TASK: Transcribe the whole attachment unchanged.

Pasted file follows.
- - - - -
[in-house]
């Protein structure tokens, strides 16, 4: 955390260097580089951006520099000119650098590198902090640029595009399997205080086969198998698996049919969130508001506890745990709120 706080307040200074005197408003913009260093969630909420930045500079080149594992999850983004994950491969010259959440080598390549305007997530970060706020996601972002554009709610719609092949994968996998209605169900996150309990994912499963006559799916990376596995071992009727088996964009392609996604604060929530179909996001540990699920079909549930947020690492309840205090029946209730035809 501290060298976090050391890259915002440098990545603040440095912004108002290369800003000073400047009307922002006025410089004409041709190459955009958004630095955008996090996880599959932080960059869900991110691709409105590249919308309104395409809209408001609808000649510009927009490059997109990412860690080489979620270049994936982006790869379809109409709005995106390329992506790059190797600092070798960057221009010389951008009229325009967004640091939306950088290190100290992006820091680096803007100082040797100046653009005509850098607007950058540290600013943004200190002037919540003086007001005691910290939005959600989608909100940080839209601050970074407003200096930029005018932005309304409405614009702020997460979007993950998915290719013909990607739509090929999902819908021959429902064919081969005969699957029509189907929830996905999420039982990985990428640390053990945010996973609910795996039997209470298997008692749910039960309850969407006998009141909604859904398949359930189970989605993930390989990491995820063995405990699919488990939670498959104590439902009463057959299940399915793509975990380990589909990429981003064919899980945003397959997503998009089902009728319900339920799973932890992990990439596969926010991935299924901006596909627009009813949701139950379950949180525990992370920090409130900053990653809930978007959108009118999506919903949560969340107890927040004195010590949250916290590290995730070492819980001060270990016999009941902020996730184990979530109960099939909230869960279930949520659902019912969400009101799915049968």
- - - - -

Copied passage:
[in-house]
């Protein structure tokens, strides 16, 4: 955390260097580089951006520099000119650098590198902090640029595009399997205080086969198998698996049919969130508001506890745990709120 706080307040200074005197408003913009260093969630909420930045500079080149594992999850983004994950491969010259959440080598390549305007997530970060706020996601972002554009709610719609092949994968996998209605169900996150309990994912499963006559799916990376596995071992009727088996964009392609996604604060929530179909996001540990699920079909549930947020690492309840205090029946209730035809 501290060298976090050391890259915002440098990545603040440095912004108002290369800003000073400047009307922002006025410089004409041709190459955009958004630095955008996090996880599959932080960059869900991110691709409105590249919308309104395409809209408001609808000649510009927009490059997109990412860690080489979620270049994936982006790869379809109409709005995106390329992506790059190797600092070798960057221009010389951008009229325009967004640091939306950088290190100290992006820091680096803007100082040797100046653009005509850098607007950058540290600013943004200190002037919540003086007001005691910290939005959600989608909100940080839209601050970074407003200096930029005018932005309304409405614009702020997460979007993950998915290719013909990607739509090929999902819908021959429902064919081969005969699957029509189907929830996905999420039982990985990428640390053990945010996973609910795996039997209470298997008692749910039960309850969407006998009141909604859904398949359930189970989605993930390989990491995820063995405990699919488990939670498959104590439902009463057959299940399915793509975990380990589909990429981003064919899980945003397959997503998009089902009728319900339920799973932890992990990439596969926010991935299924901006596909627009009813949701139950379950949180525990992370920090409130900053990653809930978007959108009118999506919903949560969340107890927040004195010590949250916290590290995730070492819980001060270990016999009941902020996730184990979530109960099939909230869960279930949520659902019912969400009101799915049968």